Improving women’s representation to address their health needs

Before the official launch of the ACT-Femmes project, a baseline study in the Tchologo region of Côte d’Ivoire was carried out by Action Against Hunger to assess the accessibility of basic social services available to women and adolescent girls in sexual and reproductive health, maternal and child health, neonatal health, and quality nutrition. The study revealed a low involvement of women and adolescent girls in the management and processes of healthcare centres.

  • According to the Tchologo region’s indicators of vulnerability, women and adolescent girls’ access to basic social services, including maternal and child health and sexual and reproductive health, are among the weakest in the country.
  • Gender inequalities mainly persist due to socio-cultural constraints, which remain a significant obstacle to fully realizing women and adolescent girls’ sexual reproductive health and civil and political rights.
  • Women and girls are also absent from decision-making frameworks (basic health and social services management committees, administrative bodies, etc.), leading to the oversite of their voices on issues that directly affect them.
  • Because social and traditional norms do not favour women’s leadership, the governing bodies of health management committees contain only 16% women, and the representation of women within health management committees is less than 30% regardless of health district and type of service.

A further study on the effectiveness of health management committees revealed that a prominent absence of women prevents healthcare systems from properly meeting women’s and girls’ needs.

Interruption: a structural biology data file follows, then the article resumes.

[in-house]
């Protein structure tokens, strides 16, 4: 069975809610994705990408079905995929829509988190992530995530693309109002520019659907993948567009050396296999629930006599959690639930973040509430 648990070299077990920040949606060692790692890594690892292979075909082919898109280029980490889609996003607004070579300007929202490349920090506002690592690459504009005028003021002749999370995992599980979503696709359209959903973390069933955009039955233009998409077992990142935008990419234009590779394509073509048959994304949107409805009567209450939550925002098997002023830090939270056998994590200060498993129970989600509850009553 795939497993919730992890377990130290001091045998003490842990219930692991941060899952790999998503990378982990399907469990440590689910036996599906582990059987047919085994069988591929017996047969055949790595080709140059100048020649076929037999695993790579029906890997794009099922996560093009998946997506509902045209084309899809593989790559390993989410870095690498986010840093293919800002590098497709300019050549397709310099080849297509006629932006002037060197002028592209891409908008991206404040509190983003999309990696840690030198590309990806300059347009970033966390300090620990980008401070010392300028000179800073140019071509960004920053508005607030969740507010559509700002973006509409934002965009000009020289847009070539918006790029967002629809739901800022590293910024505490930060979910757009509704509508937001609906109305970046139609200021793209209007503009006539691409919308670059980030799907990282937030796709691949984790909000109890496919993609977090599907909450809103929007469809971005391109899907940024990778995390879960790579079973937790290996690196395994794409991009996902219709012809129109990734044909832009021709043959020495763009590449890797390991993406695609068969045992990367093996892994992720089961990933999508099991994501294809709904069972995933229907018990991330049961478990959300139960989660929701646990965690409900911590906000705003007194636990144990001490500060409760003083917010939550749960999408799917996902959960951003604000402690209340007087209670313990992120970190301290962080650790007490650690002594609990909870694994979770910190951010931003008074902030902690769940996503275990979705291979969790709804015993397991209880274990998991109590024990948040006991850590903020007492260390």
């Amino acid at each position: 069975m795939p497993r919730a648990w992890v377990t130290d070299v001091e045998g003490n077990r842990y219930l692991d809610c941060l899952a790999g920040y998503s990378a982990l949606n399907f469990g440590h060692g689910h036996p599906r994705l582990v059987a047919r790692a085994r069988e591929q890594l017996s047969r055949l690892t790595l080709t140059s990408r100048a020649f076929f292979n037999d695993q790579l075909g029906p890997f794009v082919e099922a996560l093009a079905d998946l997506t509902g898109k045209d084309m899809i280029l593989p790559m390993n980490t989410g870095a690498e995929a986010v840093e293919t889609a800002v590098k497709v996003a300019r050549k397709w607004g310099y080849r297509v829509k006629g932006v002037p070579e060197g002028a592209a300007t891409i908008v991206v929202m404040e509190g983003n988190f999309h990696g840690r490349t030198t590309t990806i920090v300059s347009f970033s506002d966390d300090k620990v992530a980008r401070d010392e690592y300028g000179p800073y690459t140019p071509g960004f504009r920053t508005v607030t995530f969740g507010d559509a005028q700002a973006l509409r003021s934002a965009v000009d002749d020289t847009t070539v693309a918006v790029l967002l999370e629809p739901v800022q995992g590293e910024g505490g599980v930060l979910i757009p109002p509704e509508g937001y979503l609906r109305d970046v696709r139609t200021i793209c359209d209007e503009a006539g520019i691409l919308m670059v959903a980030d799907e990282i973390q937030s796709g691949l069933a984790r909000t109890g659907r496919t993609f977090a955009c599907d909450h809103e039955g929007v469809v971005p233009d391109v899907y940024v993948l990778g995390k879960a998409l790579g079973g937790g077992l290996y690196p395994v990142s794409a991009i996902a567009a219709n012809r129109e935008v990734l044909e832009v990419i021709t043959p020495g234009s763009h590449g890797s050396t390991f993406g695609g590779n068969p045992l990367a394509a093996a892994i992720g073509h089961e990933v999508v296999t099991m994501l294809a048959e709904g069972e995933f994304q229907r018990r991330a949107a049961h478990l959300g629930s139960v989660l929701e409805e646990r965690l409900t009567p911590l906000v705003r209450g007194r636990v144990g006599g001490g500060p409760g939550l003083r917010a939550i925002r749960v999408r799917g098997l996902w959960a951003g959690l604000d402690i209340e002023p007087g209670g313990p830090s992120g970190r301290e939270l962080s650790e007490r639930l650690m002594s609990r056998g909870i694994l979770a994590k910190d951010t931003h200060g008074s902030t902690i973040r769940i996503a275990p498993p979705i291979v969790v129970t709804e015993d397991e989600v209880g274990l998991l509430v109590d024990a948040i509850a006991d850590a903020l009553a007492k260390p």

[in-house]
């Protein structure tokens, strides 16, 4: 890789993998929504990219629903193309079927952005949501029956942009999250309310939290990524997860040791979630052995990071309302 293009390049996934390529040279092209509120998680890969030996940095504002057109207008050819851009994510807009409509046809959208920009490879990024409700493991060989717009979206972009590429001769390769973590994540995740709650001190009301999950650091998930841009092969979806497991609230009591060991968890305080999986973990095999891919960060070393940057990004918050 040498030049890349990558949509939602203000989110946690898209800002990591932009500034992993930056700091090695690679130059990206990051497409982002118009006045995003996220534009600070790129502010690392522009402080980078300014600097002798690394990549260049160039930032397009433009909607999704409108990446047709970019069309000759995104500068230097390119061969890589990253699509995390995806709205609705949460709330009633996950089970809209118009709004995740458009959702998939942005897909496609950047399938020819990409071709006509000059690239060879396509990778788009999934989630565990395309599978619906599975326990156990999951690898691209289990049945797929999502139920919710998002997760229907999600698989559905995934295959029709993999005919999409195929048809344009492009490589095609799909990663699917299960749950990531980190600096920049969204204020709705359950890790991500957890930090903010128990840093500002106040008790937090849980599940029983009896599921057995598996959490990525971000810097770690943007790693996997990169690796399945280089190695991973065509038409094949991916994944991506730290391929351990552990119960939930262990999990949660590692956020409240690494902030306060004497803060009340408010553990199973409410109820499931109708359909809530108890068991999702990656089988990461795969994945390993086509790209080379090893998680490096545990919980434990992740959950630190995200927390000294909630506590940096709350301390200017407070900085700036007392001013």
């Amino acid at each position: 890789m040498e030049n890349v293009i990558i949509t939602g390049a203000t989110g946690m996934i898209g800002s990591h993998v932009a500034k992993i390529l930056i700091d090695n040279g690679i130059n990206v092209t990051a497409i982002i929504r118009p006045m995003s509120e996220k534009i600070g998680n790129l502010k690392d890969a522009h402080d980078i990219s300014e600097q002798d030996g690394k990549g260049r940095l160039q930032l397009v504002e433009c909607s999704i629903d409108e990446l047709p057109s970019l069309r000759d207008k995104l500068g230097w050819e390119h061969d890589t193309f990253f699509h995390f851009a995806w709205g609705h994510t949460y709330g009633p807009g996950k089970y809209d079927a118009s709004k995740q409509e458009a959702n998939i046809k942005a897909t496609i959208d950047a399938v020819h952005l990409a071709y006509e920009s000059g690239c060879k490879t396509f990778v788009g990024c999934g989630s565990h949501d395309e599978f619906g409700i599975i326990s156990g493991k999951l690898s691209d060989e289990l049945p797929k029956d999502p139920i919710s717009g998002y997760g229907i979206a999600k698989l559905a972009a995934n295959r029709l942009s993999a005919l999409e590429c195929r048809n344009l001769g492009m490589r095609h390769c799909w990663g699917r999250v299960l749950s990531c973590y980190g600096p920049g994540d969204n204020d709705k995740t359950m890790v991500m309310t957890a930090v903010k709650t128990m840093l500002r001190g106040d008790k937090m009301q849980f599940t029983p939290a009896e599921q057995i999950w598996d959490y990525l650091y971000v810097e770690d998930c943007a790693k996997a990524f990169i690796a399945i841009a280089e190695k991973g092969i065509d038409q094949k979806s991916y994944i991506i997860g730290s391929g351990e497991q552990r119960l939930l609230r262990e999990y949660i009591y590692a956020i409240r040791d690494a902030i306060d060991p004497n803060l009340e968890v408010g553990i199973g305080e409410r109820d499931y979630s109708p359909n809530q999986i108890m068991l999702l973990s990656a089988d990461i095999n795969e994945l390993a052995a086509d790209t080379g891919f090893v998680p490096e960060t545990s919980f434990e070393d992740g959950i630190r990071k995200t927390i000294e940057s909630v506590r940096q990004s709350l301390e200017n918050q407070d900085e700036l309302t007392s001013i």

Women face barriers to representation within health management committees because of the patriarchal culture that dominates the Tchologo region. Communities do not recognize the right of women to participate in decision-making, even regarding their access to health services that directly affect them.

Therefore, the ACT Femmes project prioritized identifying women who wish to participate in health management committees and held training workshops for members. During the training, an emphasis was placed on the importance of diversity and women’s representation in health centres’ management committees. The training helped members become aware of the critical role played by women in healthcare, and allowed the head of the Urban Health Centre (UHC) of Sikolo, Dr. Siagbe Soungole, to change his perception and attitude towards the potential of women on committees.

He said, “Women and girls have long been in the background and are continually being subjected to decisions made by men. However, men do not always understand the specificities of women’s needs, especially regarding sexual and reproductive health and maternal health. At health management committee meetings, the specific problems of women’s health are not discussed in depth. It is therefore necessary that they actively participate in these meetings”.

Through the project’s intervention, male participants realized if women’s specific health needs are to be addressed equitably, they must exert a more significant influence on the availability and quality of health services.

Dr. Soungole is a concrete example that positive masculinity can contribute to advancing women’s rights. All 14 other health management committee partners of the ACT-FEMMES project were invited to integrate women as a priority in their health management committees. They were also invited to facilitate the integration of new members who will be trained with the support of the ACT-FEMMES project. Coaching activities will qualitatively increase women’s participation during health management committee meetings.

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ACT Femmes is a project funded by Global Affairs Canada to promote the empowerment and rights of women and adolescent girls in vulnerable situations in the Tchologo region of Côte d’Ivoire. It seeks to give them sustainable access to services directly addressing their sexual and reproductive health and mother and child health needs.